The Court "may strike from a pleading an insufficient defense or any redundant, immaterial, impertinent, or scandalous matter." FED. R. CIV. P. 12(f). As a general rule, motions to strike are disfavored. Heller Financial Inc., v. Midwhey Powder Co., Inc., 883 F.2d 1286, 1294 (7th Cir. 1989). The standard for success is narrow in order to "provide a party the opportunity to prove his allegations if there is a possibility that his defense or defenses may succeed after a full hearing on the merits." United States v. 416.81 Acres of Land, 514 F.2d 627, 631 (7th Cir. 1975). Motions to strike a defense as insufficient are not favored by the courts because of their potential as dilatory tactics. Id.However, while "motions to strike potentially serve only to dely, where they serve to "remove unnecessary clutter from the case, they serve to expedite, not delay." Heller, 883 F.2d at 1294. Motions to strike "are not favored and will not be granted unless it appears to a certainty that plaintiffs would succeed despite any state of the facts which could be proved in support of the defense and are inferable from the pleadings." Williams v. Jader Fuel Co., 944 F.2d 1388, 1400 (7th Cir. 1991) (internal quotations omitted). If substantial questions of fact or law are presented by an affirmative defense, it cannot be stricken. 416.81 Acres of Land, 514 F.2d at 631. "In a diversity case, the legal and factual sufficiency of an affirmative defense is examined with reference to state law." Williams, 944 F.2d at 1400. A motion to strike should not be granted if "the insufficiency of the defense is not clearly apparent on the face of the pleading, nor can reasonably be inferred from any state of facts in the pleadings." 416.81 Acres of Land, 514 F.2d at 631.

Defendant's affirmative defenses are not clearly insufficient on their face, and therefore, Plaintiffs' motions to strike are denied. The Illinois Code of Civil Procedure Section 2-613(d) governs the pleading of affirmative defenses in general including "any defense which by other affirmative matter seeks to avoid the legal effect of or defeat the cause of action set forth." ILL. CODE CIV. PRO. 2-613(d). The reference to Illinois pleading procedure is inconsequential to the substantive law pleaded in this Court by Defendant's affirmative defenses. The affirmative defenses of contributory negligence (one through four) are in fact governed by Illinois law, as explained in more detail below. Whether Plaintiffs' state law claims are preempted by federal law, commonly known as conflict preemption, is a question governed by federal law.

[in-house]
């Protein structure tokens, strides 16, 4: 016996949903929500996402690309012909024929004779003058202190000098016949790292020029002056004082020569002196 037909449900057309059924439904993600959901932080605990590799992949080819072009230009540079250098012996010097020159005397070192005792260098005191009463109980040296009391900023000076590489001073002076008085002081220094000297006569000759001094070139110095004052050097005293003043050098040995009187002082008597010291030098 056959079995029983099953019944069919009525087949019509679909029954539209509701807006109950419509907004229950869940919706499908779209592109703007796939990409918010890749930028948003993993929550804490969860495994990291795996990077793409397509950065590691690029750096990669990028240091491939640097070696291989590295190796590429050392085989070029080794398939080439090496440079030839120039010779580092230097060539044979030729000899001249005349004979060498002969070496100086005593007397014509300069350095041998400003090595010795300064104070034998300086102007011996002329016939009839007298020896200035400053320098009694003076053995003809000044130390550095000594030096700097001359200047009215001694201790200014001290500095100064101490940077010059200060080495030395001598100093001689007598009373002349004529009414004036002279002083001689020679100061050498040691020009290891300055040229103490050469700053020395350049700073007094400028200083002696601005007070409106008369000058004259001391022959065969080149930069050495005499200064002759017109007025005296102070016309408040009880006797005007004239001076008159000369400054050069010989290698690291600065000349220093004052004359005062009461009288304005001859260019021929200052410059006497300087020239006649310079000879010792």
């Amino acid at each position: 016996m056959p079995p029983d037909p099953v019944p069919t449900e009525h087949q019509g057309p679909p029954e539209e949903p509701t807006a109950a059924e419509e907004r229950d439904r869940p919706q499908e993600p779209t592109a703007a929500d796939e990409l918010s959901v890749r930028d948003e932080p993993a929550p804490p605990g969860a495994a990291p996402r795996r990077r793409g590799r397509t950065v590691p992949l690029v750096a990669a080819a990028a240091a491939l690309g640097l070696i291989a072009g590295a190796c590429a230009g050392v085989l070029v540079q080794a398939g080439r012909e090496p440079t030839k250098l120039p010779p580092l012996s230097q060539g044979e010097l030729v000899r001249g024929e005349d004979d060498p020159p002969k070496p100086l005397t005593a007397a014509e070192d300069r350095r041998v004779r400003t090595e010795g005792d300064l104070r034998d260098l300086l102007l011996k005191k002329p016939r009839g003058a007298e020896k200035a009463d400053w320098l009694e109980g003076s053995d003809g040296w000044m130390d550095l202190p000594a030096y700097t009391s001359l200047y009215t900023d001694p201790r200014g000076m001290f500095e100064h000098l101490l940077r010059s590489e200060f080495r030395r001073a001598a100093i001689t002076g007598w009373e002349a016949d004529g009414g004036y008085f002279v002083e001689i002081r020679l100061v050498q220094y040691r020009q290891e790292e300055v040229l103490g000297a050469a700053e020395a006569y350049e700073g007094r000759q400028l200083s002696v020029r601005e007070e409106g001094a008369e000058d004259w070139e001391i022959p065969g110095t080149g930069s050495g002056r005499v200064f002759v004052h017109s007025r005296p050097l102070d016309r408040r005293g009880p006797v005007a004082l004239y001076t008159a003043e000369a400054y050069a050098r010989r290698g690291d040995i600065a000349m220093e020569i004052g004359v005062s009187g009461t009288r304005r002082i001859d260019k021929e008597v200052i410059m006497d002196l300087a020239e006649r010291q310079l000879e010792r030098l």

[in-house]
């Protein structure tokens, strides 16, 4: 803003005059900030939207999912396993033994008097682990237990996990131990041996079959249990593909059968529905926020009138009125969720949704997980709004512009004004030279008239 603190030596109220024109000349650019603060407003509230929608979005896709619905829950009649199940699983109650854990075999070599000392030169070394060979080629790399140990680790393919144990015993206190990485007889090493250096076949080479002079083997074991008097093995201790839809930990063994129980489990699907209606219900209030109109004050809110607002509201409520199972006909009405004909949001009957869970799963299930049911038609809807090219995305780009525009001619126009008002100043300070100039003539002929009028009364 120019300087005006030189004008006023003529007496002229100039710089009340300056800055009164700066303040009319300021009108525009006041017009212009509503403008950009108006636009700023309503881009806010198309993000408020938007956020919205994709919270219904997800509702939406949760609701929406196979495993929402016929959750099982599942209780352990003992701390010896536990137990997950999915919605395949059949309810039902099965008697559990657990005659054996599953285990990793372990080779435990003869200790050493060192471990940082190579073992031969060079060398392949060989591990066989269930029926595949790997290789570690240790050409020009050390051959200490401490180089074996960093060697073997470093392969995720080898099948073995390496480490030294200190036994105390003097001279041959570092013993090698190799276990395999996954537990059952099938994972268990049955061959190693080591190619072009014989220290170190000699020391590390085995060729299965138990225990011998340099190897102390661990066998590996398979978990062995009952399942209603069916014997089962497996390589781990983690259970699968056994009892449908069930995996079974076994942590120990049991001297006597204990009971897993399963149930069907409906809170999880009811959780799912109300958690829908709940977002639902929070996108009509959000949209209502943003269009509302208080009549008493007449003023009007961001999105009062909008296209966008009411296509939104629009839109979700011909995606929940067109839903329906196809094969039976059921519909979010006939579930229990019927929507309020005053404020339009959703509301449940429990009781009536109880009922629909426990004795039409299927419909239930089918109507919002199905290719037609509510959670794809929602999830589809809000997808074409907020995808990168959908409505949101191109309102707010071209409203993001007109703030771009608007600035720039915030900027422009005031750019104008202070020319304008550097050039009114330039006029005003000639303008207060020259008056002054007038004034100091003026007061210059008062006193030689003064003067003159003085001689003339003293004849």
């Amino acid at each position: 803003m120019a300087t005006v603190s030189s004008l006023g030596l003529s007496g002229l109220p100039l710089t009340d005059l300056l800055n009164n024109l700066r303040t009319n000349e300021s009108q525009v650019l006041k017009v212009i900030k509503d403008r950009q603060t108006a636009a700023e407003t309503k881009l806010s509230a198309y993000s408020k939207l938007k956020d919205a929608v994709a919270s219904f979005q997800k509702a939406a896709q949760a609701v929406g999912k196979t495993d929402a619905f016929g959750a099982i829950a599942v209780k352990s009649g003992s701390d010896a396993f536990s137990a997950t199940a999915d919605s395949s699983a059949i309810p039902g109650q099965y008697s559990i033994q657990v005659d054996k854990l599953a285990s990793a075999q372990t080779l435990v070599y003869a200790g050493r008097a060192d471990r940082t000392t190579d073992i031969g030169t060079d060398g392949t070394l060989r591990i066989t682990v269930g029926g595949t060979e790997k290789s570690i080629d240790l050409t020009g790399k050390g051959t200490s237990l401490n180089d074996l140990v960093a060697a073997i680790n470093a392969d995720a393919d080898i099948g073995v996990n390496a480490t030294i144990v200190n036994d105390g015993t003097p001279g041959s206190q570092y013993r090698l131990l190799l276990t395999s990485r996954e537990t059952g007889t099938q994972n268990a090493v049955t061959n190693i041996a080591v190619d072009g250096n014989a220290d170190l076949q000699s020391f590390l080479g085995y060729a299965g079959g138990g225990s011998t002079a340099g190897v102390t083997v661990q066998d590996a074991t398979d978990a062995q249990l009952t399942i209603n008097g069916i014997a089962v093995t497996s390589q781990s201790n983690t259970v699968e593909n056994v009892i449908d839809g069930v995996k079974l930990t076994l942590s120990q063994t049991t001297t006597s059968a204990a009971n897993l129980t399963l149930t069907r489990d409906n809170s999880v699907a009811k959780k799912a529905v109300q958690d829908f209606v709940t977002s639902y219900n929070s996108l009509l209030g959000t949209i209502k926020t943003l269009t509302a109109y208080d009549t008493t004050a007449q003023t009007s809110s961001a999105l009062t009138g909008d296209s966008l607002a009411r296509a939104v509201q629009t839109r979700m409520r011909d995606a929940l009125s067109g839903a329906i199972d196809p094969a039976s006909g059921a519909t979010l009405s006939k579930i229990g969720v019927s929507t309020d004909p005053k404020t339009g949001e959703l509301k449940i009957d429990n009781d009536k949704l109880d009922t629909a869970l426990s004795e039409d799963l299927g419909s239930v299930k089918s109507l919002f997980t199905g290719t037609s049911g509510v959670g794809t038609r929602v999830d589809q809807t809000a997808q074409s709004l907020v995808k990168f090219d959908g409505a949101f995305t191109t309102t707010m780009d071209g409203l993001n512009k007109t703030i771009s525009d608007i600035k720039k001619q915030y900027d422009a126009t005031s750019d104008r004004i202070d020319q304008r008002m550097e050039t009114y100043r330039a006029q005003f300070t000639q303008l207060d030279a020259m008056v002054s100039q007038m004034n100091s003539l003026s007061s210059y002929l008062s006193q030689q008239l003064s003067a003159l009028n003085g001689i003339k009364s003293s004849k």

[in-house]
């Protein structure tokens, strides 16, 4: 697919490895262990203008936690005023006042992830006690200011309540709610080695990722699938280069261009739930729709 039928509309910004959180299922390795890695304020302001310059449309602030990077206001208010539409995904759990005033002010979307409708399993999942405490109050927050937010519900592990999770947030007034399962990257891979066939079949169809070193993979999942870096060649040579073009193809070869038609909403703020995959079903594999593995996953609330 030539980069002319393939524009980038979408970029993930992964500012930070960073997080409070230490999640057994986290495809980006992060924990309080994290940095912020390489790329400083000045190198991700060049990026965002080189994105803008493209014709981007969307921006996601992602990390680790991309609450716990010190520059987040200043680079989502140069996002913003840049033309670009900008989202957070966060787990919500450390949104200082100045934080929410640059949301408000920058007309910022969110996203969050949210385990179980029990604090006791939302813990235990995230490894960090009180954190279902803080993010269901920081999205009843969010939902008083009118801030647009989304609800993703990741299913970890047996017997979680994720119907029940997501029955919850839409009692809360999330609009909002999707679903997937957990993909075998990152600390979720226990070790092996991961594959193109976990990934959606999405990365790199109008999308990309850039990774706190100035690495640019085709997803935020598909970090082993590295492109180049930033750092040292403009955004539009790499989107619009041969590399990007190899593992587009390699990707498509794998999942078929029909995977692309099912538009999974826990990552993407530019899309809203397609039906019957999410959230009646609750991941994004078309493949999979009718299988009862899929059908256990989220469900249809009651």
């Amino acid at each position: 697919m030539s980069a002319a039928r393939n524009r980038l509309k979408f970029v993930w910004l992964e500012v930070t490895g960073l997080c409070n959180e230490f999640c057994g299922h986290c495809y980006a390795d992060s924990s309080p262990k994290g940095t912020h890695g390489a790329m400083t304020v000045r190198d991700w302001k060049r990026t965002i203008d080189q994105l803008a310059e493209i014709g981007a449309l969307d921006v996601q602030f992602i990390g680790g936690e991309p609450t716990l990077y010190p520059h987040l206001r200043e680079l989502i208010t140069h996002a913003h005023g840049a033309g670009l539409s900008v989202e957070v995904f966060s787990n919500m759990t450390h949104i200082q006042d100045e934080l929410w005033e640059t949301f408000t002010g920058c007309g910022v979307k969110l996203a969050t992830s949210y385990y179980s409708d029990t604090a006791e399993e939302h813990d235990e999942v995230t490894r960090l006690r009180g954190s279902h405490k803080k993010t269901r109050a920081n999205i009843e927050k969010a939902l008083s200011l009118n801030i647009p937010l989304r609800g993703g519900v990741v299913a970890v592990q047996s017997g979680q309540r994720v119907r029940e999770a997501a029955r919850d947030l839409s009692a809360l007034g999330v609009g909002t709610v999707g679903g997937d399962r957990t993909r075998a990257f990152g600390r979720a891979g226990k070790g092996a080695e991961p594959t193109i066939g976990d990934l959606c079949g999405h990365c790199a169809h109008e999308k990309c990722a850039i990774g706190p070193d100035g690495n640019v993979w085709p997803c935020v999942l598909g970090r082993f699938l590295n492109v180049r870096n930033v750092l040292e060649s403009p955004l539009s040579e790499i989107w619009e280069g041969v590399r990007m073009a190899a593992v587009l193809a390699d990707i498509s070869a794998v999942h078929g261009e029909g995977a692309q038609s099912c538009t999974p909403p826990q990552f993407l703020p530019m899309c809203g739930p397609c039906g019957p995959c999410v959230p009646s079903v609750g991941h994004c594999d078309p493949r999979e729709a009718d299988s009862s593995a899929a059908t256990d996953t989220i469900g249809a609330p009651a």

The Supreme Court has "consistently held that under the present statutory scheme the definition of causation and the availability of the defenses of assumption of risk and contributory negligence are left to state law." Crane v. Cedar Rapids & I.C. Ry. Co.,395 U.S. 164, 167 (1969) (emphasis added). "Illinois conflicts principles require the court to select the law of the jurisdiction that has the most significant relationship to the events out of which the suit arose, and to the parties. In the case of a tort suit, this analysis usually points to the jurisdiction in which the conduct giving rise to the suit occurred, for a state regulates the safety of the activities that are carried on within its borders. (That was the insight behind the old torts conflict rule of lex loci delicti, still the default rule in tort cases)." Carris v. Marriott Intern., Inc., 466 F.3d 558, 560 (7th Cir. 2006) (internal citations omitted). Defendant cites the Eighth Circuit's decision in Potts v. Benjamin, which stated that under Erie: "A statute modifying the content of state tort law doctrines of contributory and comparative negligence seems to us to be a classic example of the type of substantive rule of law binding upon a federal court in a diversity case." 882 F.2d 1320, 1324 (8th Cir. 1989).

Of course, Defendant's affirmative defenses should not have been pleaded under the Illinois Code of Civil Procedure. But this error does not warrant striking them under Federal Rule of Civil Procedure 12(f). The defenses asserted therein are legally ...